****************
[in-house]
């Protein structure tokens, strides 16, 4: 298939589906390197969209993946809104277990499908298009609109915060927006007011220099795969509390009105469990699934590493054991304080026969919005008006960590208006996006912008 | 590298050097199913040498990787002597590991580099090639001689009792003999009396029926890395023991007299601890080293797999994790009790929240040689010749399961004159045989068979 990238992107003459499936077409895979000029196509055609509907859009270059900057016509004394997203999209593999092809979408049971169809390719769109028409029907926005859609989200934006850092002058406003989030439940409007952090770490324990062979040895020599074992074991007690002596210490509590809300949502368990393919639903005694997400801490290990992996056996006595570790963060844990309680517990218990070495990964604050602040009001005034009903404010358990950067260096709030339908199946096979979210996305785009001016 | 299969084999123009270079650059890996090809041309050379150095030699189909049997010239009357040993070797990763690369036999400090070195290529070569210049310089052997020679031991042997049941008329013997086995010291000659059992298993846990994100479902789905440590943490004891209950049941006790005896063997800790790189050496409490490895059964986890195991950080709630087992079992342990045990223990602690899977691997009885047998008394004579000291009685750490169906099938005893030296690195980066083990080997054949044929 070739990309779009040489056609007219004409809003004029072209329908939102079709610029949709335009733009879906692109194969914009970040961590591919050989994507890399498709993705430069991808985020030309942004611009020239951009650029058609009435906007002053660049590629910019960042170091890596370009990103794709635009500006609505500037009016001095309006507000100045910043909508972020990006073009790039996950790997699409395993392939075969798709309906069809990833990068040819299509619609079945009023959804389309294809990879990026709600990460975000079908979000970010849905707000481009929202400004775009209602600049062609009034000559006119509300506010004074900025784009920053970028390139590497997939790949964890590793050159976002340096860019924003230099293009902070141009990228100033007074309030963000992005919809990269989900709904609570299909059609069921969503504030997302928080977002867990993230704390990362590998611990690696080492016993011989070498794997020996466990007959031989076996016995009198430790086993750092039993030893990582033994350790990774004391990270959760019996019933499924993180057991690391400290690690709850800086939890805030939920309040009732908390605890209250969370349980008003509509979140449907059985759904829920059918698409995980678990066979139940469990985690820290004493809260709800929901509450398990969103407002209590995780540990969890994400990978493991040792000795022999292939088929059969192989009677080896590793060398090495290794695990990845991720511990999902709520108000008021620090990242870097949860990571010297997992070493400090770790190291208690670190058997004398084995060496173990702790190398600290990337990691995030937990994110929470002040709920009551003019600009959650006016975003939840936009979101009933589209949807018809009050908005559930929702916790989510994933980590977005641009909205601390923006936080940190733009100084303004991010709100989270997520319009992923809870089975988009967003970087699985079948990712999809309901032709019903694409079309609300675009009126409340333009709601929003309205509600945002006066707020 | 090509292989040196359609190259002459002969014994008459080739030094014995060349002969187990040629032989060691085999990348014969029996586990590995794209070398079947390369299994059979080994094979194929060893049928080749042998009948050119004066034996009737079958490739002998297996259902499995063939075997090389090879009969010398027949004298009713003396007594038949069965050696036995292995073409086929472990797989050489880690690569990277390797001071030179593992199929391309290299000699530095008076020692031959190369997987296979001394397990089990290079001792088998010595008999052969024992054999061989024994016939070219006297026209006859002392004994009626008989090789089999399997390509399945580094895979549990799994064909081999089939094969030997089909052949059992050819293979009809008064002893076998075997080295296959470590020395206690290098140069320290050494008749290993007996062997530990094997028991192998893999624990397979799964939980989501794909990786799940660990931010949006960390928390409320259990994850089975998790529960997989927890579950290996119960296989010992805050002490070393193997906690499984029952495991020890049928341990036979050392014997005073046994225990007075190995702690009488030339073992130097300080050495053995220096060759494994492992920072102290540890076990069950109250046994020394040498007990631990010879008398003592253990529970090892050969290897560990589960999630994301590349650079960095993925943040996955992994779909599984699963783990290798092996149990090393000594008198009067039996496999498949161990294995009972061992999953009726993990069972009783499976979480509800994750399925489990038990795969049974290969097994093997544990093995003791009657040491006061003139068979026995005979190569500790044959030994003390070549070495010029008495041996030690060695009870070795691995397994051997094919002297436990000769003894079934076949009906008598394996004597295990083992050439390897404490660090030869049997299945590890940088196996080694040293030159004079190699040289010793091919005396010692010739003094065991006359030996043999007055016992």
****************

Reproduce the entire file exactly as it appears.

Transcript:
[in-house]
């Protein structure tokens, strides 16, 4: 298939589906390197969209993946809104277990499908298009609109915060927006007011220099795969509390009105469990699934590493054991304080026969919005008006960590208006996006912008 | 590298050097199913040498990787002597590991580099090639001689009792003999009396029926890395023991007299601890080293797999994790009790929240040689010749399961004159045989068979 990238992107003459499936077409895979000029196509055609509907859009270059900057016509004394997203999209593999092809979408049971169809390719769109028409029907926005859609989200934006850092002058406003989030439940409007952090770490324990062979040895020599074992074991007690002596210490509590809300949502368990393919639903005694997400801490290990992996056996006595570790963060844990309680517990218990070495990964604050602040009001005034009903404010358990950067260096709030339908199946096979979210996305785009001016 | 299969084999123009270079650059890996090809041309050379150095030699189909049997010239009357040993070797990763690369036999400090070195290529070569210049310089052997020679031991042997049941008329013997086995010291000659059992298993846990994100479902789905440590943490004891209950049941006790005896063997800790790189050496409490490895059964986890195991950080709630087992079992342990045990223990602690899977691997009885047998008394004579000291009685750490169906099938005893030296690195980066083990080997054949044929 070739990309779009040489056609007219004409809003004029072209329908939102079709610029949709335009733009879906692109194969914009970040961590591919050989994507890399498709993705430069991808985020030309942004611009020239951009650029058609009435906007002053660049590629910019960042170091890596370009990103794709635009500006609505500037009016001095309006507000100045910043909508972020990006073009790039996950790997699409395993392939075969798709309906069809990833990068040819299509619609079945009023959804389309294809990879990026709600990460975000079908979000970010849905707000481009929202400004775009209602600049062609009034000559006119509300506010004074900025784009920053970028390139590497997939790949964890590793050159976002340096860019924003230099293009902070141009990228100033007074309030963000992005919809990269989900709904609570299909059609069921969503504030997302928080977002867990993230704390990362590998611990690696080492016993011989070498794997020996466990007959031989076996016995009198430790086993750092039993030893990582033994350790990774004391990270959760019996019933499924993180057991690391400290690690709850800086939890805030939920309040009732908390605890209250969370349980008003509509979140449907059985759904829920059918698409995980678990066979139940469990985690820290004493809260709800929901509450398990969103407002209590995780540990969890994400990978493991040792000795022999292939088929059969192989009677080896590793060398090495290794695990990845991720511990999902709520108000008021620090990242870097949860990571010297997992070493400090770790190291208690670190058997004398084995060496173990702790190398600290990337990691995030937990994110929470002040709920009551003019600009959650006016975003939840936009979101009933589209949807018809009050908005559930929702916790989510994933980590977005641009909205601390923006936080940190733009100084303004991010709100989270997520319009992923809870089975988009967003970087699985079948990712999809309901032709019903694409079309609300675009009126409340333009709601929003309205509600945002006066707020 | 090509292989040196359609190259002459002969014994008459080739030094014995060349002969187990040629032989060691085999990348014969029996586990590995794209070398079947390369299994059979080994094979194929060893049928080749042998009948050119004066034996009737079958490739002998297996259902499995063939075997090389090879009969010398027949004298009713003396007594038949069965050696036995292995073409086929472990797989050489880690690569990277390797001071030179593992199929391309290299000699530095008076020692031959190369997987296979001394397990089990290079001792088998010595008999052969024992054999061989024994016939070219006297026209006859002392004994009626008989090789089999399997390509399945580094895979549990799994064909081999089939094969030997089909052949059992050819293979009809008064002893076998075997080295296959470590020395206690290098140069320290050494008749290993007996062997530990094997028991192998893999624990397979799964939980989501794909990786799940660990931010949006960390928390409320259990994850089975998790529960997989927890579950290996119960296989010992805050002490070393193997906690499984029952495991020890049928341990036979050392014997005073046994225990007075190995702690009488030339073992130097300080050495053995220096060759494994492992920072102290540890076990069950109250046994020394040498007990631990010879008398003592253990529970090892050969290897560990589960999630994301590349650079960095993925943040996955992994779909599984699963783990290798092996149990090393000594008198009067039996496999498949161990294995009972061992999953009726993990069972009783499976979480509800994750399925489990038990795969049974290969097994093997544990093995003791009657040491006061003139068979026995005979190569500790044959030994003390070549070495010029008495041996030690060695009870070795691995397994051997094919002297436990000769003894079934076949009906008598394996004597295990083992050439390897404490660090030869049997299945590890940088196996080694040293030159004079190699040289010793091919005396010692010739003094065991006359030996043999007055016992």